Frozen shoulder, also known as adhesive capsulitis, is a condition characterized by pain and stiffness in the shoulder joint, making it difficult to move the arm. The condition is usually caused by inflammation and thickening of the shoulder joint capsule, leading to reduced range of motion.
The symptoms of frozen shoulder include:
Pain: Pain in the shoulder that worsens with movement and can be felt in the upper arm.
Stiffness: A decrease in the ability to move the arm, accompanied by a feeling of tightness in the joint.
Limited range of motion: Difficulty lifting the arm, reaching overhead, or rotating the arm.
Treatment for Frozen Shoulder
The treatment for frozen shoulder usually involves a combination of physical therapy, pain medication, and cortisone injections. In some cases, surgery may be necessary to relieve pain and improve mobility.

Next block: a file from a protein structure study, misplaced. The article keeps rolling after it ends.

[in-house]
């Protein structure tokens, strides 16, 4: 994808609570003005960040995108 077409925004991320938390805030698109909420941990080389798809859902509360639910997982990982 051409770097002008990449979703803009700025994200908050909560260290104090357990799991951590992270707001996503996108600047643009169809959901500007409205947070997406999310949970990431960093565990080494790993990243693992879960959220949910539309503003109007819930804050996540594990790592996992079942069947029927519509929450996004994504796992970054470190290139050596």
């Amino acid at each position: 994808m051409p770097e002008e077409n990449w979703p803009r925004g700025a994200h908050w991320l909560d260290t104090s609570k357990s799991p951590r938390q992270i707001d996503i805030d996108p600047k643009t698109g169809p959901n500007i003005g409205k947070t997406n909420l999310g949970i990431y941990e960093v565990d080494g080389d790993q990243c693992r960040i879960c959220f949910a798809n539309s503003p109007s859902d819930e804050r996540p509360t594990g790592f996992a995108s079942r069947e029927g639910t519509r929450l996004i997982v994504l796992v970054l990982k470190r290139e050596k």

Physical therapy involves exercises to stretch and strengthen the shoulder joint and surrounding muscles, increasing flexibility and reducing pain. Pain medication such as nonsteroidal anti-inflammatory drugs (NSAIDs) can also be helpful in reducing pain and swelling.
Cortisone injections can also be used to reduce pain and inflammation in the shoulder joint. The injection is delivered directly into the shoulder joint, providing fast and effective relief.
In cases where conservative treatments are not effective, surgery may be necessary to relieve pain and improve mobility. The most common surgical procedure for frozen shoulder is called arthroscopy, which involves making small incisions in the shoulder to remove any scar tissue or adhesions that may be causing the problem.
Frozen shoulder can be a debilitating condition, but with the right treatment, it is possible to relieve pain and improve mobility. If you are experiencing symptoms of frozen shoulder, it is important to seek medical attention so that a proper diagnosis can be made and an effective treatment plan can be put into place.